Just one block over from the primary courtyard is a secondary courtyard that splits Terry Hall and Maple Hall in two. This courtyard forms what would otherwise be 11th Ave NE. Entrances to the residence halls spill out onto the courtyard space, but the space is less focused as a place to congregate, due in part to the lack of seating. Instead, the space is largely meant a pass-through and go-between for residents and locals, but there is potential for other uses if the University of Washington decides to program it in the future.
The main similarities to the primary courtyard are the wooden benches and and paver style. But the grade change is more pronounced with a quick descent from NE Campus Parkway. The staircases for pedestrians follow in fairly quick succession to lead people to the toe of the slope. Instead of more traditional planter boxes, the University of Washington has gone with a terraced garden approach for landscaping on the steep incline while planter strips are the focus closer to Lincoln Way. It’s simple, but it does make the space feel lighter and more lively.
Lincoln Way Street Improvements
Between Brooklyn Ave NE and the Eastlake Ave NE loop to NE 40th St is an east-west street owned by University of Washington, which is called Lincoln Way. This street stretches a mere three blocks and would otherwise be designated as NE 40th St by the City of Seattle. The western two blocks of the street front the new residence halls of Terry and Maple. It’s a unique piece of the University of Washington grid because it is primarily designed to serve only pedestrians and bicyclists. But the Lincoln Street of today is very different from that of few years ago.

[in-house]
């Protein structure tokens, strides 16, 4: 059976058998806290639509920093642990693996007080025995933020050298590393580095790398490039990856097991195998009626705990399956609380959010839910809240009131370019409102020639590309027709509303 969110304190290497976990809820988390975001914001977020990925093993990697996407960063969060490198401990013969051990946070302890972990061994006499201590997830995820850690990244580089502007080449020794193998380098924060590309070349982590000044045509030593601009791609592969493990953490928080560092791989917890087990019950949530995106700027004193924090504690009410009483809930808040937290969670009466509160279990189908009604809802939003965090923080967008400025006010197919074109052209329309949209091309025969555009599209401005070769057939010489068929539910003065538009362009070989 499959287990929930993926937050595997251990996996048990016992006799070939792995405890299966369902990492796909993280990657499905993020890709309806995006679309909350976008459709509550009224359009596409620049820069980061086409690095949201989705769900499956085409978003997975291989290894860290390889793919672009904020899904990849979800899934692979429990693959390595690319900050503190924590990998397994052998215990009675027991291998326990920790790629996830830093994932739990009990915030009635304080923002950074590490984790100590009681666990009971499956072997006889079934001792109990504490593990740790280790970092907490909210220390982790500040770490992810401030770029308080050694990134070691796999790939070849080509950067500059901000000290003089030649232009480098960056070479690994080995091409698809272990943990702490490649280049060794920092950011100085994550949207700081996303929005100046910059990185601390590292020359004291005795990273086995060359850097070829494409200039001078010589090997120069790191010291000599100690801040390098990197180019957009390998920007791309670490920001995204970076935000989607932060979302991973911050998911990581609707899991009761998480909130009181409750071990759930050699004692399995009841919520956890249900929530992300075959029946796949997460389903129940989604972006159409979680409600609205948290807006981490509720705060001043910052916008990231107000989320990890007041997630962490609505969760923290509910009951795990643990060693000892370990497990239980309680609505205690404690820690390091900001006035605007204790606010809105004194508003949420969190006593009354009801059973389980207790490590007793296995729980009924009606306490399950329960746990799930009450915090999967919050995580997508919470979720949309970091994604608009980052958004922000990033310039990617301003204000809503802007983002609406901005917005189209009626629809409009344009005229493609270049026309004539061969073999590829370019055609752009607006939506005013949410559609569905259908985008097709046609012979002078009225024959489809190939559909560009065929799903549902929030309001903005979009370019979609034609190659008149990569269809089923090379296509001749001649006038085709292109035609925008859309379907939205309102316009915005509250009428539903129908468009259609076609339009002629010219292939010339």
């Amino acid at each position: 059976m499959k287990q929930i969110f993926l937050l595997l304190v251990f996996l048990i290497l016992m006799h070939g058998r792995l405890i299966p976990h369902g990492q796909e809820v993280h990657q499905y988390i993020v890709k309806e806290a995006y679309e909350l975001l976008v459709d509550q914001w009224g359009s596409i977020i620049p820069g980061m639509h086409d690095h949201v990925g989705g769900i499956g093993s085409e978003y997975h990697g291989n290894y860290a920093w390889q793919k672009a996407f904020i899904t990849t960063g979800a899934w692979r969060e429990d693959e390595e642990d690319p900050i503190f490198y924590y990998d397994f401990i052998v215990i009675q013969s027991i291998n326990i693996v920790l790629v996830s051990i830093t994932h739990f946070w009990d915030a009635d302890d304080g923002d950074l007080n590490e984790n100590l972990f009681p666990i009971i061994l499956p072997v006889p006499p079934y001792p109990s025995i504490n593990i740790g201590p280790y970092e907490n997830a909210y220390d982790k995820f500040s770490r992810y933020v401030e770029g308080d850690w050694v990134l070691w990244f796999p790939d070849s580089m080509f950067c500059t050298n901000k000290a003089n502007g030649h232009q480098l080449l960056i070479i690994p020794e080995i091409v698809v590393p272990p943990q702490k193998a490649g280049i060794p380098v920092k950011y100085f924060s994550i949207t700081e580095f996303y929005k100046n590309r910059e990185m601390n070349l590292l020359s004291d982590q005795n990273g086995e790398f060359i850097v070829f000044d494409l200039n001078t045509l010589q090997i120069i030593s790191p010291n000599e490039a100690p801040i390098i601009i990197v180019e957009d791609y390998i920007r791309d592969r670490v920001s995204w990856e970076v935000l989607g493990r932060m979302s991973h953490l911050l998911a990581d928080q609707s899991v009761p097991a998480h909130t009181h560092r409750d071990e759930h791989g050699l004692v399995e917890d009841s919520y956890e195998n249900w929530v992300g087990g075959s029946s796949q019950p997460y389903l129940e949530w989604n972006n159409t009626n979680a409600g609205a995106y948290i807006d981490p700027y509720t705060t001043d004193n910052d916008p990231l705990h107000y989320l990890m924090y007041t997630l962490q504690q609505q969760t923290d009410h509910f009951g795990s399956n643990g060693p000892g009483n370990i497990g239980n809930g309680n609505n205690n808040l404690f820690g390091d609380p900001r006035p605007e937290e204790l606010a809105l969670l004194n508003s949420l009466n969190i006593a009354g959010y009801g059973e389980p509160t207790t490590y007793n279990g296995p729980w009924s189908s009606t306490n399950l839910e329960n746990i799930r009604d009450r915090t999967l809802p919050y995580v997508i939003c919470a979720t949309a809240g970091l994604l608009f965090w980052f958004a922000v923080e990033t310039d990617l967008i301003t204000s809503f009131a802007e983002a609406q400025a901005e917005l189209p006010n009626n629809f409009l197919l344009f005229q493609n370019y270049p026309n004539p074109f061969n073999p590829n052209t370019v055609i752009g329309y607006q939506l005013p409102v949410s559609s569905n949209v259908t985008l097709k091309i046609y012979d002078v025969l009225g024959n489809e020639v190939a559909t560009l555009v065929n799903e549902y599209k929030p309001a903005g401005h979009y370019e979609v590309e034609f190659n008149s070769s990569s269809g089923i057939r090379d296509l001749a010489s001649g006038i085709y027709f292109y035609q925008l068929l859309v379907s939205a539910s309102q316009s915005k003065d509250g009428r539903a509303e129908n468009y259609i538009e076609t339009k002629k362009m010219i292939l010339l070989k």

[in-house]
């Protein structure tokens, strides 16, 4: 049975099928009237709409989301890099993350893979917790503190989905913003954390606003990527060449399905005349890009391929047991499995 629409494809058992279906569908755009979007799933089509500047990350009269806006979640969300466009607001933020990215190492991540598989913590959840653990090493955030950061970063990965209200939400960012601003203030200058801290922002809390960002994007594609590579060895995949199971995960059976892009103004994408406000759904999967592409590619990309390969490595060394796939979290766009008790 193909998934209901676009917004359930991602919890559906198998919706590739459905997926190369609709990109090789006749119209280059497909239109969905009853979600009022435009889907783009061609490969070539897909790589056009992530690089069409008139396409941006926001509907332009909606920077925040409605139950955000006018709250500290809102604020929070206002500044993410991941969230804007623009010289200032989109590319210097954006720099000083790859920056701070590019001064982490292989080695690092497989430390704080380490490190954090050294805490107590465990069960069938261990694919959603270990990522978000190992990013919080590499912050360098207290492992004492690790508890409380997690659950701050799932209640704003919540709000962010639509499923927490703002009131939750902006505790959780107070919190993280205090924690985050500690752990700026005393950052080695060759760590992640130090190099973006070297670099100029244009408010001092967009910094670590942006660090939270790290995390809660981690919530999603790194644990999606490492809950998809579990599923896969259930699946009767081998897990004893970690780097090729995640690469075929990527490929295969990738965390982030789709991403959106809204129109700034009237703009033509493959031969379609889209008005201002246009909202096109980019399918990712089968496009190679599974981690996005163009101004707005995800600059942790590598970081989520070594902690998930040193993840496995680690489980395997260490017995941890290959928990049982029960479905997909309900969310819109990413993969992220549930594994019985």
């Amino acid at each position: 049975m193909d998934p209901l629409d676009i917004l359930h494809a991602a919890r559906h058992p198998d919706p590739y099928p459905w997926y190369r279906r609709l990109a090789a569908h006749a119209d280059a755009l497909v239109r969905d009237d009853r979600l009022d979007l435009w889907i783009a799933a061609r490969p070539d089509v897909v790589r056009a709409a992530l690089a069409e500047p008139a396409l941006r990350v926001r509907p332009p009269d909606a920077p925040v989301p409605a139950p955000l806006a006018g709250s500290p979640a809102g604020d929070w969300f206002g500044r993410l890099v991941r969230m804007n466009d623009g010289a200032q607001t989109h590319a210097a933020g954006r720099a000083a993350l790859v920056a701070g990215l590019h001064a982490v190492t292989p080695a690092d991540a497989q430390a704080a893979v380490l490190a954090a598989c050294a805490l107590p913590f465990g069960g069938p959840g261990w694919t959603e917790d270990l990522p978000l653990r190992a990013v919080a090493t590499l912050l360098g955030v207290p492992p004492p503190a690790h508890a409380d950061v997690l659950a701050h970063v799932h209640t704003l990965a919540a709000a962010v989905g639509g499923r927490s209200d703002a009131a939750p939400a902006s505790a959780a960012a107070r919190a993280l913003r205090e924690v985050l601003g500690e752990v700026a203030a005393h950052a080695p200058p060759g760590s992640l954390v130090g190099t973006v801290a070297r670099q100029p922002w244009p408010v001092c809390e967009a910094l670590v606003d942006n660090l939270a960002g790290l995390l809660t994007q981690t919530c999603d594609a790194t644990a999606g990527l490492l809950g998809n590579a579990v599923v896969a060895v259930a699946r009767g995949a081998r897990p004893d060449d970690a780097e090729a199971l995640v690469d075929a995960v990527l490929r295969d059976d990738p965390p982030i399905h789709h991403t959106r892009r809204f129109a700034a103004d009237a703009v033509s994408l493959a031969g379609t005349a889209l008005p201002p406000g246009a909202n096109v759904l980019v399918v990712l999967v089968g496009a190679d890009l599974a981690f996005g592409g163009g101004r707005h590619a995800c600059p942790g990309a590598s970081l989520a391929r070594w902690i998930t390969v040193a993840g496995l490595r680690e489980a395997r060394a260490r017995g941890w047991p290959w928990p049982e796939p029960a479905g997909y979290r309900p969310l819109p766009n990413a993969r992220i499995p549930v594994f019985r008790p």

The change from only a few years ago is quite remarkable.
The street is fairly standard in width for a two lane road in Seattle with sidewalks on both sides and planter strips. But because it is essentially entirely designed for those on foot, the University of Washington has chosen to place removable bollards at both ends of the block to formalize this arrangement. The bollards also provide flexibility for street use. While the street will be closed to motorized traffic during normal periods, it can be opened for additional traffic on certain occasions. For instance, bollards will be temporarily removed during student move-in and move-out periods. In the past, the street also provided relief for football traffic and that may return in the fall.
The street design is inconsistent when it comes to local bicycle facilities however. The Seattle Department of Transportation has installed two sets of cycletracks east and west of Lincoln Way on portions of NE 40th St. The University of Washington, however, has chosen not to match the cycletrack on their length of the street. There are practical reasons for this, which include vehicle access to Lander Hall, maintenance facilities, and other buildings that get primary access from Lincoln Way via Brooklyn Ave NE. The university feels that this design is the best compromise to meet all street uses.